Typically, red tide blooms occur from late summer and early fall. This year though, it hasn’t stopped, poisoning nesting sea turtles, manatees, dolphins, sea birds, and countless other fish and wildlife. On August 14, Florida’s Governor declared another state of emergency in seven coastal counties because of the current outbreak. The Florida Fish and Wildlife Conservation Commission (FWC) has documented nearly 300 sea turtle deaths in Gulf waters off Florida’s southwest coast since the red tide began last October, including the endangered Loggerhead and Kemp’s ridley sea turtles. At least 300 tons of dead marine creatures have been removed from Sanibel Island’s beaches alone. In Lee County, workers have pulled more than 2.7 million pounds of dead fish and wildlife from beaches. Preliminary reports by the FWC show that more than 100 manatees have died this year due to red tide.
Although red tide events are naturally occurring, they can be fueled by nutrient pollution runoff from shore. The blue-green cyanobacteria outbreaks that clog up Lake Okeechobee and are discharged into Florida’s rivers and coastal estuaries are the result of manmade pollution, and are adding more nutrients to Florida’s warm coastal waters. Fortunately, there is a solution to reducing the damaging discharges – Everglades restoration.
We need to change the way water moves through the state to mimic the historic flow of clean freshwater from Lake Okeechobee south, instead of diverting it to the east and west coasts. Congress must authorize the construction of a critical reservoir south of Lake Okeechobee as part of the water resources bill before Congress. This project will reduce the damaging discharges to the fragile coastal estuaries by more than 50%, instead cleaning and sending that water south to the Everglades and Florida Bay where it is desperately needed.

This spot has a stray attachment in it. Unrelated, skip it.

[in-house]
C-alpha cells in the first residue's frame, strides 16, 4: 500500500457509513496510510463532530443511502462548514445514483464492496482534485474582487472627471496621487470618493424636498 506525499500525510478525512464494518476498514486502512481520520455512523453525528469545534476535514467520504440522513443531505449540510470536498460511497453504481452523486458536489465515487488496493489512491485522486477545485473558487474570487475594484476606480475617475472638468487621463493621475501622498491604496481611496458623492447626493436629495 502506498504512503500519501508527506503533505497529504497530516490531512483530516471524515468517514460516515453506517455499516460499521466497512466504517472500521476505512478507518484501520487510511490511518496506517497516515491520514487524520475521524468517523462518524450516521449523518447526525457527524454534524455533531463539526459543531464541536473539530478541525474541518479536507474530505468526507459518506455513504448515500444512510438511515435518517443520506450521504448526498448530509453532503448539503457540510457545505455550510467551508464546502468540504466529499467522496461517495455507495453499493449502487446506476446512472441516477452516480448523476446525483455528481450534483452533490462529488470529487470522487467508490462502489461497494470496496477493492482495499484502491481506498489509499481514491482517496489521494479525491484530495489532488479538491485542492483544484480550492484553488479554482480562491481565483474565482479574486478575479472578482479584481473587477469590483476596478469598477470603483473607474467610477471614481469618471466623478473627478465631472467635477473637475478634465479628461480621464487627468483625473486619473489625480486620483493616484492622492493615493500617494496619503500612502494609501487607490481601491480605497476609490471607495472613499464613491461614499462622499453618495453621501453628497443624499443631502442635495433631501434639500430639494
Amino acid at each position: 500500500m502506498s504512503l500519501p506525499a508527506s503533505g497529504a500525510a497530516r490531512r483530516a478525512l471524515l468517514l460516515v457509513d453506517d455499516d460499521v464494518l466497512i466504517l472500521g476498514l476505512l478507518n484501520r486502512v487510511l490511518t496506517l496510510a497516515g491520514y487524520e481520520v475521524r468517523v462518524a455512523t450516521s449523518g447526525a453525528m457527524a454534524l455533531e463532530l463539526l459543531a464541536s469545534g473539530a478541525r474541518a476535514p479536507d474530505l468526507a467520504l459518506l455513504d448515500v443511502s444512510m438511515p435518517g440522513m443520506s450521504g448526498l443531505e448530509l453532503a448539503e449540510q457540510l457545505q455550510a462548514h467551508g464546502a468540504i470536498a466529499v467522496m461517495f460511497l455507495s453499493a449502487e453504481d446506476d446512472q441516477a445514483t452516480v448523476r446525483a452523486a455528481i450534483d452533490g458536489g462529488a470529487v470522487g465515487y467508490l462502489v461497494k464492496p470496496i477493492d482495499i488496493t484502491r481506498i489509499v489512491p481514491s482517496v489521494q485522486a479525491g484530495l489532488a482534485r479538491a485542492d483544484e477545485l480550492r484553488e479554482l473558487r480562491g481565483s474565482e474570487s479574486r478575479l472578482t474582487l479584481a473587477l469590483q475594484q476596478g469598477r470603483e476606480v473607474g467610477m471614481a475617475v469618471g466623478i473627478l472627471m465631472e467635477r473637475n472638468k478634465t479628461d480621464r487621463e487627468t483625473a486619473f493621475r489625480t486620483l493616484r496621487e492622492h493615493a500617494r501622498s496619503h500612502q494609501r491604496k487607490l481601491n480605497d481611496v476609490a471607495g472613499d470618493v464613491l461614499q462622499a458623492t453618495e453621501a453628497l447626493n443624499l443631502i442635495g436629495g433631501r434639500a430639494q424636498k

Additionally, the federal government must increase federal funding for Everglades restoration to implement key projects that will help improve the health of the overall system. Implementing Everglades restoration projects depends on an equal partnership between the state of Florida and the federal government as outlined in the Comprehensive Everglades Restoration Plan. In recent years, the state of Florida has funded Everglades restoration at more than $200 million per year, while federal appropriations, which are intended to match the state’s, have decreased dramatically. In order to maximize the benefits of Everglades restoration and meet the state’s cost share, the President must request full funding for the US Army Corps of Engineers’ to restore America’s Everglades, and Congress must subsequently appropriate full funding to reduce the damaging discharges and send water south.
Equally important is maintaining strong water quality safeguards and standards to protect our waters and wildlife across the nation. Toxic algae is not just limited to South Florida – it is clogging our nation’s waters from the Great Lakes to the Gulf. Now is the time to be strengthening not weakening critical safeguards like the Clean Water Act.